I don’t own a TV (streaming all the way), but I’m always interested car ads to see what tricks advertisers use in their efforts to make us want to spend a lot of revenue on a new car.

So when I saw Ford launch a new ad yesterday – with a decent amount of shadow cast on a competitor whose name starts with T and ends with a, I was all-in. Let me take you through it and share some thoughts.

You can see the ad in all its glory:

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But let’s take a closer look:

It starts with a pleasant touch of a snark. It shows footage of a hand scrolling on a smartphone with the comment: “At the moment, it may seem that the only people who matter are the noisiest…” Who could you think?

Then he continues, “Those who want to tear things down and then fly off their personal spaceships when things get tough,” A video of a rocket taking off fills the screen.

God, if you can’t tell from the shadows, I’m not sure we can be friends.

The ad uses a hashtag # FORD for Builders. The rest of the ad is dedicated to profiling Ford workers, profiling a culturally and gender-diverse cohort of people working in their own name. The narrator says that Ford assembles more vehicles in the United States than other car manufacturers, which means local jobs.

The narrator continues: “… we have 182,000 people and they are building.” And goes on to conclude: “You may not know their names, but these people get up every day to move us all forward.”

So what impact will advertising actually have? Honestly, I am not fully aware of its goals. But I have some thoughts on how companies are compared:

Difference in leadership

Jim Farley, president and CEO of Ford, is for Ford to succeed. He has no side effects – unlike Elon Musk, Musk not only signed up to buy Twitter this month, but also split his focus between Tesla, SpaceX, The Boring Company, and Neuralink.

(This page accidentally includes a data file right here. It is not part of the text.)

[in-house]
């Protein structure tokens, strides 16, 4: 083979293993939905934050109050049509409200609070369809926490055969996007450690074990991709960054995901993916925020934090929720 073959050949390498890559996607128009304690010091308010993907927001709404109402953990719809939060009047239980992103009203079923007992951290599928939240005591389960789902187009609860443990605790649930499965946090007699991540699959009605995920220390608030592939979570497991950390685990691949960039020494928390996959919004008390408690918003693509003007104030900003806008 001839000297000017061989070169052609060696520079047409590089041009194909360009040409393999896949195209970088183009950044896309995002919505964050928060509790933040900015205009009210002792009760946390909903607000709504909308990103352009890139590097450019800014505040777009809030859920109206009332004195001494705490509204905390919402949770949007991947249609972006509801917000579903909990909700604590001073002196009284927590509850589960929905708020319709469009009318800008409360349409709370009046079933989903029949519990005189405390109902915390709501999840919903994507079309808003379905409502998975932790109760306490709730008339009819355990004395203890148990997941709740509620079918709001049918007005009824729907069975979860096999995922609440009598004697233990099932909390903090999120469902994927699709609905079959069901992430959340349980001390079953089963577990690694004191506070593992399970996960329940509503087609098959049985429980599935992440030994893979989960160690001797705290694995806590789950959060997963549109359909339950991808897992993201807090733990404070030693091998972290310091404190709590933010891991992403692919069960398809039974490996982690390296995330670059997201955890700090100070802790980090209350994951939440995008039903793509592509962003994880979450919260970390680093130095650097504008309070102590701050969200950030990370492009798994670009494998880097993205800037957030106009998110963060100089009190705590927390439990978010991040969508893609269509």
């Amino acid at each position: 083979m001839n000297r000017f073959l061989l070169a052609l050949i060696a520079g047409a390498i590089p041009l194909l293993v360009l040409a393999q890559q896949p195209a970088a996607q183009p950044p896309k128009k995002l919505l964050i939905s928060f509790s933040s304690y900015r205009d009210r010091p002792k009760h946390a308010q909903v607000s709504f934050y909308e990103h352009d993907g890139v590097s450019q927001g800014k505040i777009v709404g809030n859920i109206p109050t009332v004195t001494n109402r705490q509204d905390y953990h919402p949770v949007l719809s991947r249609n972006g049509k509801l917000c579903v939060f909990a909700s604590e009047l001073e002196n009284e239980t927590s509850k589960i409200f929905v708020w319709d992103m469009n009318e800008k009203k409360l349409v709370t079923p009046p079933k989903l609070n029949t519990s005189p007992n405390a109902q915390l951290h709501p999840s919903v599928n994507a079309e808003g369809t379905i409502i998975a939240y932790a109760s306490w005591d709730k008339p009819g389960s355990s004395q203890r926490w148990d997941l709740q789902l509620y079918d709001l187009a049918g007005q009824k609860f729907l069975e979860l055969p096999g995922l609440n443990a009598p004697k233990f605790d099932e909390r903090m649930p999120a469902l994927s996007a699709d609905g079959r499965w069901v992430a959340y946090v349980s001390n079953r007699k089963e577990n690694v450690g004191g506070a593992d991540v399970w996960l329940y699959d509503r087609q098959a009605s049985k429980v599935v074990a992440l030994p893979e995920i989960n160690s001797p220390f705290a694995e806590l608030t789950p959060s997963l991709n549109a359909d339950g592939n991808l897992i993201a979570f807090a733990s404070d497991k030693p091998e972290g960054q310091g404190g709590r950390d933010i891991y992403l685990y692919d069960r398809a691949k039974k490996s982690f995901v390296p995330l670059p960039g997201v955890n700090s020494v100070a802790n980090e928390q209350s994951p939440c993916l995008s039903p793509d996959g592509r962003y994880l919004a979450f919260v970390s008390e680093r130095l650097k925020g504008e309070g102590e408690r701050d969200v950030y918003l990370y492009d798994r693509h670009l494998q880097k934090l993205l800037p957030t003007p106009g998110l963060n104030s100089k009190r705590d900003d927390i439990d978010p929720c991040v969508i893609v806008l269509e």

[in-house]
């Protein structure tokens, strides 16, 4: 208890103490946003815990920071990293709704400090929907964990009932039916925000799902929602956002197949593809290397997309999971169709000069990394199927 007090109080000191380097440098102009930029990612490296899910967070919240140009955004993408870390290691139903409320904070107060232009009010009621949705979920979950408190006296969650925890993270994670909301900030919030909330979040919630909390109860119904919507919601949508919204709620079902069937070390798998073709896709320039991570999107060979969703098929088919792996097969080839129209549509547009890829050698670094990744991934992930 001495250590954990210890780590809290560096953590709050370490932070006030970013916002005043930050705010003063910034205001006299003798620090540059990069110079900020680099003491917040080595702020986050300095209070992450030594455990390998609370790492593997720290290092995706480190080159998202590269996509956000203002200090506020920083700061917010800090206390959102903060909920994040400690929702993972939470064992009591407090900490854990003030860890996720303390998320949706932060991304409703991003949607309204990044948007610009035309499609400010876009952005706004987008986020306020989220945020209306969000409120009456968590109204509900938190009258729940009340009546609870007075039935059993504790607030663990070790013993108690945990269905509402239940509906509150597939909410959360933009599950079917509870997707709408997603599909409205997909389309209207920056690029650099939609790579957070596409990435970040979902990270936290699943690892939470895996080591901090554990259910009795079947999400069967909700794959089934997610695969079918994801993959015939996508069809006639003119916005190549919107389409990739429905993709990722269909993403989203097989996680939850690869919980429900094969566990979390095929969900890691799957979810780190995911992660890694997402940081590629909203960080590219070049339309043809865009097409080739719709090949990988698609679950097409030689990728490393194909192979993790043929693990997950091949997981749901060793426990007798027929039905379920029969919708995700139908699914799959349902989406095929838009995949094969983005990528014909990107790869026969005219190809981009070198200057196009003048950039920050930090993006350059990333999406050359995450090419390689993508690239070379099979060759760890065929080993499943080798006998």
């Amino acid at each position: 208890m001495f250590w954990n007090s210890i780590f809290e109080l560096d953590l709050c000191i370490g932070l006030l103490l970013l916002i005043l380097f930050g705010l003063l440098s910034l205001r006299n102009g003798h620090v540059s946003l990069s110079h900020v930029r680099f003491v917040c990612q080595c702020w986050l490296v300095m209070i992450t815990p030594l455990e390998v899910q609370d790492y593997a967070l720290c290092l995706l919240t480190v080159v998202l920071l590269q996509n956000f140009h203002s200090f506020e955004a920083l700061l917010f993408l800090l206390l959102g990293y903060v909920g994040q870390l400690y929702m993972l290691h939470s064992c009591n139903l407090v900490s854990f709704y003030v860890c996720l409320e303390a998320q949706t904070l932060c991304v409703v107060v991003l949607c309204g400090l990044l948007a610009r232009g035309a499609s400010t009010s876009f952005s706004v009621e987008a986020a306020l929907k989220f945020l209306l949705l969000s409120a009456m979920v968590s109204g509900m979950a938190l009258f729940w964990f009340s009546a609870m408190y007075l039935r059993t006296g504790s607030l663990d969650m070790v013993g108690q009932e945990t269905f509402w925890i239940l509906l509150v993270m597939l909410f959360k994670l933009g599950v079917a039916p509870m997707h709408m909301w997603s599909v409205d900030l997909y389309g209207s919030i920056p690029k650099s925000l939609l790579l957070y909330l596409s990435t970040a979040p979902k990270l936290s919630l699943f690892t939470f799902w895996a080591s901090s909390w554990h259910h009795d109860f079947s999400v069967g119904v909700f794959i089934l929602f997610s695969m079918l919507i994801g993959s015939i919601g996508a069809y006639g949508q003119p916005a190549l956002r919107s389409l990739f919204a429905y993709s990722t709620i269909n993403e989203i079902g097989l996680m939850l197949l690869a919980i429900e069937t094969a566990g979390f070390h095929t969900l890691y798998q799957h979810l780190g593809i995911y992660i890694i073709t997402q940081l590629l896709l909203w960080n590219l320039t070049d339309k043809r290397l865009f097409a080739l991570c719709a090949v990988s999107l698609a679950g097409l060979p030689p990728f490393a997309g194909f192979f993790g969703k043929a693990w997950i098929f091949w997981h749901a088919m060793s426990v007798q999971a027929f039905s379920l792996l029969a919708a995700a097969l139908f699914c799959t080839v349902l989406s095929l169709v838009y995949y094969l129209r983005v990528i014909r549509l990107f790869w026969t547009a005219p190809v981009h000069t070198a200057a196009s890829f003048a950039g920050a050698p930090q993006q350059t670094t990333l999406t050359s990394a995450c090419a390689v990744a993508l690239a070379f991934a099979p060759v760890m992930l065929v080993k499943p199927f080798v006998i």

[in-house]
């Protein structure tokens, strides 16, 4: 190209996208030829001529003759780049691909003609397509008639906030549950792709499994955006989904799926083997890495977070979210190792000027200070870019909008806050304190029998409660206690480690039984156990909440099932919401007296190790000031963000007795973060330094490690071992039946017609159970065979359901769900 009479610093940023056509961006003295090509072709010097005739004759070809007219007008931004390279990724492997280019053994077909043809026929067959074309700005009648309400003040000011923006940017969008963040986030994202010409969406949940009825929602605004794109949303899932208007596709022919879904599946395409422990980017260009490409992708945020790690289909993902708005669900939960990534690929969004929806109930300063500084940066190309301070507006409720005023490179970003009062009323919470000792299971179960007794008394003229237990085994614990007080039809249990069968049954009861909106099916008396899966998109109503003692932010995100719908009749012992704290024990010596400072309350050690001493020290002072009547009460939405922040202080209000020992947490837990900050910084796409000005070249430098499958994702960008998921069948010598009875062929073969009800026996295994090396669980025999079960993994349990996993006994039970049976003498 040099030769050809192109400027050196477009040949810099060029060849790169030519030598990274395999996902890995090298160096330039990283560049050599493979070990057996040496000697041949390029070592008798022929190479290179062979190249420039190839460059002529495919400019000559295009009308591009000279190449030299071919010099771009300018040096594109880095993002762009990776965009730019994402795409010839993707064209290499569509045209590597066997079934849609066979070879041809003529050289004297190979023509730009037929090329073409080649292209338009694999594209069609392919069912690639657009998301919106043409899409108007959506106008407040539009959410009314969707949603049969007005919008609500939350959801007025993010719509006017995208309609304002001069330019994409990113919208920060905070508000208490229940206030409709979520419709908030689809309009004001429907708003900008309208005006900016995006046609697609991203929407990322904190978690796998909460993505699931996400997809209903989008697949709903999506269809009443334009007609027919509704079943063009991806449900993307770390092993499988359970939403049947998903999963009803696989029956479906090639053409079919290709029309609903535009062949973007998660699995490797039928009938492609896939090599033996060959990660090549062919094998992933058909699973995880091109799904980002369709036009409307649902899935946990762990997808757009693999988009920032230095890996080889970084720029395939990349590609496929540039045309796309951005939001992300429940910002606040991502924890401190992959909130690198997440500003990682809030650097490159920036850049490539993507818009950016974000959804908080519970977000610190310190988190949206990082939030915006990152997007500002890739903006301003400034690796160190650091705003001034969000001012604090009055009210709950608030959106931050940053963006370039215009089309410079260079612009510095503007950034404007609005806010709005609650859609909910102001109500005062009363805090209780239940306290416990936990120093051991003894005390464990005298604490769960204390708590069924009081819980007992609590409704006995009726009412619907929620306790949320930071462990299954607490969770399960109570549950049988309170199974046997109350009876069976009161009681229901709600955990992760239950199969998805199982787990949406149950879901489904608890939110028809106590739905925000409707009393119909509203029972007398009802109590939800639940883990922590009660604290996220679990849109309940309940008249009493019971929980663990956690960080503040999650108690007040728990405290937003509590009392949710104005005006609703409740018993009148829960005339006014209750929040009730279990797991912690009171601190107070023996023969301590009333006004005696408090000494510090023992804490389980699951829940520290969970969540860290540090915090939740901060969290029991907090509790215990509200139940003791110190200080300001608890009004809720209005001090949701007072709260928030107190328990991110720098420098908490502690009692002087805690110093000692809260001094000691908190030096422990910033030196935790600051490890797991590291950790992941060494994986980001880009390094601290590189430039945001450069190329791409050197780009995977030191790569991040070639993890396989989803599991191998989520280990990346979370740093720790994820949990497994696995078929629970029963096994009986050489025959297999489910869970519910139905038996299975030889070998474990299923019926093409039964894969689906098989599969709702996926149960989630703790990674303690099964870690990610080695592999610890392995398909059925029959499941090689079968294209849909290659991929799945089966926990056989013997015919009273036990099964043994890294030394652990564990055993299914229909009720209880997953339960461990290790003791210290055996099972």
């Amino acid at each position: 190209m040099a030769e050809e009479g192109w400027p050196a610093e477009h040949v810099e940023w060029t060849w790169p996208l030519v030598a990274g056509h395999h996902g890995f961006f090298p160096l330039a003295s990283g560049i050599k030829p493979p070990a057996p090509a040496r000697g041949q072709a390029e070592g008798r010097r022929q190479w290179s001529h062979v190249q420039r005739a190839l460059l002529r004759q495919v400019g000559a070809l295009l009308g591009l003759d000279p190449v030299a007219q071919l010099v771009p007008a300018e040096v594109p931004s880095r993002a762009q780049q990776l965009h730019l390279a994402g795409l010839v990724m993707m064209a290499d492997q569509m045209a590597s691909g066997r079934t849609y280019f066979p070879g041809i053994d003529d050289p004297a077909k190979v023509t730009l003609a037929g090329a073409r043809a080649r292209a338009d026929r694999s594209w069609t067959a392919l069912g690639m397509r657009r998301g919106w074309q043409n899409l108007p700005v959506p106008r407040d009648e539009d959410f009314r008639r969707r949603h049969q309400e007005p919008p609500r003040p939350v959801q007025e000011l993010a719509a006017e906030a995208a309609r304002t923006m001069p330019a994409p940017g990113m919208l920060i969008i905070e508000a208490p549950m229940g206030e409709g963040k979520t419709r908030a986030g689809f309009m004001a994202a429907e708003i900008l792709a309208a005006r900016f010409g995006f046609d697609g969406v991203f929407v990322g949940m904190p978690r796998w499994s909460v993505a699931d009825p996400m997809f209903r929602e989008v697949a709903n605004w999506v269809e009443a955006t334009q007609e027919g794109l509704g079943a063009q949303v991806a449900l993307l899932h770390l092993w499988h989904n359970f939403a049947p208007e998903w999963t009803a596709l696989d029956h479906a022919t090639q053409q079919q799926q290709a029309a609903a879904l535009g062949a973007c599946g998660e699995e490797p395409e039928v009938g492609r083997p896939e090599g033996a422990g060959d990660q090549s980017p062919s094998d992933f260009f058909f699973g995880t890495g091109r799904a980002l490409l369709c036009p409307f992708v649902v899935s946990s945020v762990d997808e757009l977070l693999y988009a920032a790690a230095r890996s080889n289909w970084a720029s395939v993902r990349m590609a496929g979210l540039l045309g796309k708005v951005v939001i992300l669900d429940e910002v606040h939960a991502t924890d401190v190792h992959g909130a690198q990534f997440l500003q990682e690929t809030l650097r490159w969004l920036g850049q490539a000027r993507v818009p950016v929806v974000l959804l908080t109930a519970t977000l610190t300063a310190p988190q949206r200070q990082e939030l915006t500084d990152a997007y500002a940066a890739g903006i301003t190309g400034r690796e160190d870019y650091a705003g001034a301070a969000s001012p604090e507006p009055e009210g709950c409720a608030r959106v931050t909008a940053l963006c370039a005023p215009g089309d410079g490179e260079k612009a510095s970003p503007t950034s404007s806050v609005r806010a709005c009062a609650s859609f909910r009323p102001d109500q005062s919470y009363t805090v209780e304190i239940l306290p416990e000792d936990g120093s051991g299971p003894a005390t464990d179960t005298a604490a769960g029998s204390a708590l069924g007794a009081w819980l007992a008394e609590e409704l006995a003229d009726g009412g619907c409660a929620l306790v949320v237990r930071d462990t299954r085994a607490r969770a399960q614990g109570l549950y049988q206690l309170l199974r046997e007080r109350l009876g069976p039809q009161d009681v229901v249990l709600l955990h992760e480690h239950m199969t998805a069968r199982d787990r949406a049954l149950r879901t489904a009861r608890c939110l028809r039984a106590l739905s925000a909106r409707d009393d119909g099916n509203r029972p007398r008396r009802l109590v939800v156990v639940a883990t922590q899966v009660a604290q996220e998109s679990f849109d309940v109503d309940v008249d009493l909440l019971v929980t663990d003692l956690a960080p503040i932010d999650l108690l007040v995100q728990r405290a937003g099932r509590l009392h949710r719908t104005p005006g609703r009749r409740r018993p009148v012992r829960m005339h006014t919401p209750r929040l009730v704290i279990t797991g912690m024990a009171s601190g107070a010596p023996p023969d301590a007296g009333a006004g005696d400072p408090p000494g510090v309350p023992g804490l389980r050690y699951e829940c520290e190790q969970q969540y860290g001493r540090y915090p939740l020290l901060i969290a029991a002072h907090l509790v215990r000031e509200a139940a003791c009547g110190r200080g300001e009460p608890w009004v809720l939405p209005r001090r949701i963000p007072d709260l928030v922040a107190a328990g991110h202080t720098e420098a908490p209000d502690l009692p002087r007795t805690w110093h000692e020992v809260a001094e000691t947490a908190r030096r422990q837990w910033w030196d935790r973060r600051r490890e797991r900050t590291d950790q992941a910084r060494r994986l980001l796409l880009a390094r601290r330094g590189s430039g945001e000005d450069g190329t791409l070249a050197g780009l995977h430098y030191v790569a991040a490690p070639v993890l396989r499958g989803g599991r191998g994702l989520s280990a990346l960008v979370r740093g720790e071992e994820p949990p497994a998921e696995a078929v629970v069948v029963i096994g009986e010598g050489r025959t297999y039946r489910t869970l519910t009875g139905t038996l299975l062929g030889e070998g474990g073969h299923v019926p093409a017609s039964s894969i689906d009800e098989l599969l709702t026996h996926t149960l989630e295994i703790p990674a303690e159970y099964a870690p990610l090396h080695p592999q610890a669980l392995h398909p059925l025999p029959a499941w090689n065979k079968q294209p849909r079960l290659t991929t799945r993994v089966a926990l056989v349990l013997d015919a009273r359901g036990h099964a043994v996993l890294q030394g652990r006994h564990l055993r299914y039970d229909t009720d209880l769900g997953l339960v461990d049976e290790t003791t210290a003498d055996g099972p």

But which is better: single focus or diversification? Leadership legacy comes with its own weight, but cross-vertical gains, such as research and development, from investing heavily in multiple industries are also nothing to smell about.

sentence: I suspect that the only focus prevails over the distraction approach (but one can be convinced otherwise):


Okay, so Tesla’s marketing is basically that Elon posts nonsense on Twitter, and journalists and analysts write articles about it every time he does. Free advertising anyone?

And that’s even before he pledged to invest $ 44 million in investor money to buy Twitter.

By comparison, Ford runs ads like this.

sentence: Lord, this is nonsense; who needs a marketing department when you have Twitter?

Working conditions in Ford

We can assume that the advertising promotion for workers in the US casts a shadow over Tesla, which opened its Gigafactory in Germany earlier this year, and this week the company announced plans for second factory in China.

But so is Ford factories outside the United States in countries like Germany, Thailand and China, so pointing your finger is a bit unnecessary.

But I think the bigger problem is attracting workers. We saw this with Tesla’s AI Day last year.

Universum Employer Branding Specialist has published its list for 2020 of the most attractive employers for American students. In a list of 100 computer science companies, here’s how car companies do it:

  • Tesla – 5
  • BMW – 51
  • Toyota – 60
  • Rolls Royce – 62
  • Daimler / Mercedes Benz – 86
  • VW – 93

Ford and GM are noticeably absent. What’s worse is that graduates prefer to work for Uber (ranked 35) and Lyft (ranked 39).

sentence: The automotive industry is known for its complaints about working conditions. Most of the members of the Automobile Workers’ Union work for Ford. But unions are a pretty old school and all companies are struggling to attract high-tech talent. So I wouldn’t be surprised if Ford has to do a big old recruitment campaign.

Okay, what is math?

In terms of sales, Tesla is still the dominant player in the EV market. Let’s look at a few amounts – I hope I did it relatively simply.


Tesla Model S second place for the best-selling used electric car in the United States